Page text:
>> Interesstingly, if i run the test with strace, i never see the test
>> fail (i tried at least 30 times):
> This sounds like something Tim had mentioned at one point, where
> tests can fail on a machine that is "too fast"?
Dieter said that. I believe him, but it doesn't match my experience.
Then again, I spend most of my time on Windows boxes, where process
creation is so much slower (than on Linux) that Dieter can't even
imagine that many orders of magnitude <wink>.
Andres Krasa reported that his tests were running on an Intel Xeon 3
GHz Dual-CPU box. Does nobody else here run on a Linux box that fast?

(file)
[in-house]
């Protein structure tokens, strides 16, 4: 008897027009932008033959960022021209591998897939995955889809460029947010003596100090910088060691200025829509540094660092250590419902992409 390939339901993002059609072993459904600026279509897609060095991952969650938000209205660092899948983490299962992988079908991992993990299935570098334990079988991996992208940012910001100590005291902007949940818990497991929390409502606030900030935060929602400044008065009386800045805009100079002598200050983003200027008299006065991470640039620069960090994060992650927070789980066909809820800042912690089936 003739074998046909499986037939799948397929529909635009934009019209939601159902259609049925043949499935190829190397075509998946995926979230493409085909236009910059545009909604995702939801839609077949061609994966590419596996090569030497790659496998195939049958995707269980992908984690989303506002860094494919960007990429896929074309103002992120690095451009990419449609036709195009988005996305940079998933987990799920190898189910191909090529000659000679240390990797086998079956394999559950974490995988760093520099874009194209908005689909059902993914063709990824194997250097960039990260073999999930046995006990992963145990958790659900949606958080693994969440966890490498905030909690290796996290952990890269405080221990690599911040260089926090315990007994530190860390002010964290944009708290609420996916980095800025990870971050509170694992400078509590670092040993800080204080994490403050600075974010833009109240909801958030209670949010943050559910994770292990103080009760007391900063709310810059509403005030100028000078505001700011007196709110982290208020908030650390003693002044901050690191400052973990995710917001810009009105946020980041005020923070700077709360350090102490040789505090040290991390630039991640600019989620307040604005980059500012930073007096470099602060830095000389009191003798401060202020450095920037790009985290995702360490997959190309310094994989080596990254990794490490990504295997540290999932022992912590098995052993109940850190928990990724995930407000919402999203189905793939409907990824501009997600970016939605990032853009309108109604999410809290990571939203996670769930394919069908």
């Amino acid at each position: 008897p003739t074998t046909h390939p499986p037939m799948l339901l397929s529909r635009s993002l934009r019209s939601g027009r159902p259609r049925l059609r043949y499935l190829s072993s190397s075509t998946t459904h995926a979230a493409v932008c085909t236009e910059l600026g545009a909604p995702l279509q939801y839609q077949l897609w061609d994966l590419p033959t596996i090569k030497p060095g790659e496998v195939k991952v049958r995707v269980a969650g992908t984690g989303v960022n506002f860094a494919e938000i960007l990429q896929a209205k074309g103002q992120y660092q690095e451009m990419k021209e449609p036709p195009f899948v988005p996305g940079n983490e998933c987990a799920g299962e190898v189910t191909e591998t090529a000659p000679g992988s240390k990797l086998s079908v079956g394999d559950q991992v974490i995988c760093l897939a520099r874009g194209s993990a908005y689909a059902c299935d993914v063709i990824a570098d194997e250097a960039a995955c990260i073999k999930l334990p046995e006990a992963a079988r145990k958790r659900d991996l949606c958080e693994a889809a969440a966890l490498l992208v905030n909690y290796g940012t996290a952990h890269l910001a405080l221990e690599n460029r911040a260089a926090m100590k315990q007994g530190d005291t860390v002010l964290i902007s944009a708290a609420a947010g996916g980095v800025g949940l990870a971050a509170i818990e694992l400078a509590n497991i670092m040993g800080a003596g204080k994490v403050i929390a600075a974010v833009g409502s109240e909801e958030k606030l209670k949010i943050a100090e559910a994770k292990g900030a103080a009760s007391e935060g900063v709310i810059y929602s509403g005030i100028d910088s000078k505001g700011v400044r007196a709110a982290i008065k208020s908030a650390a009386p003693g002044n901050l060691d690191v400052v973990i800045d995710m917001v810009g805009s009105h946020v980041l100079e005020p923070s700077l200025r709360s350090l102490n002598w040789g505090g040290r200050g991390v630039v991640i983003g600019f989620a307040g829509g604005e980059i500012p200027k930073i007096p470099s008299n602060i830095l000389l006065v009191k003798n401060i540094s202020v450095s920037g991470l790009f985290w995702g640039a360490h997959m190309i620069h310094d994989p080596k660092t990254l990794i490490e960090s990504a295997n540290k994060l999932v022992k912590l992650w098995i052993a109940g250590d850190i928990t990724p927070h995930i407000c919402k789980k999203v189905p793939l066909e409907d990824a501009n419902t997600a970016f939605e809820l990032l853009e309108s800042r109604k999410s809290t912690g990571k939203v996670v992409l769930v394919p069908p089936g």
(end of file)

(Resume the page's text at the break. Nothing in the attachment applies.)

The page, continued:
I normally run tests on a 3.4 GHz hyperthreaded box, but it _is_
running WinXP instead, and the spawnve and waitpid implementations on
Windows have nothing in common with their Linux implementations (e.g.,
most Unix signals, including SIGCHLD, don't exist on Windows -- the
OSes have very different ways of managing processes).
> Both with strace and the debugger you "slowed the test down" a bit, and
> they pass. Maybe that's a clue, basically pointing to the fact that the tests
> dodgy rather than the software?
Trying to come up with a small, self-contained test case remains (IMO)
the best way to make progress here. "The tests are dodgy" sounds
appealing until you think about what they do related to the point of
failure: spawn a process, and wait for it to exit later, passing
waitpid() the pid returned by spawnve(). There just isn't anything
complicated (at the Python level) going on there.
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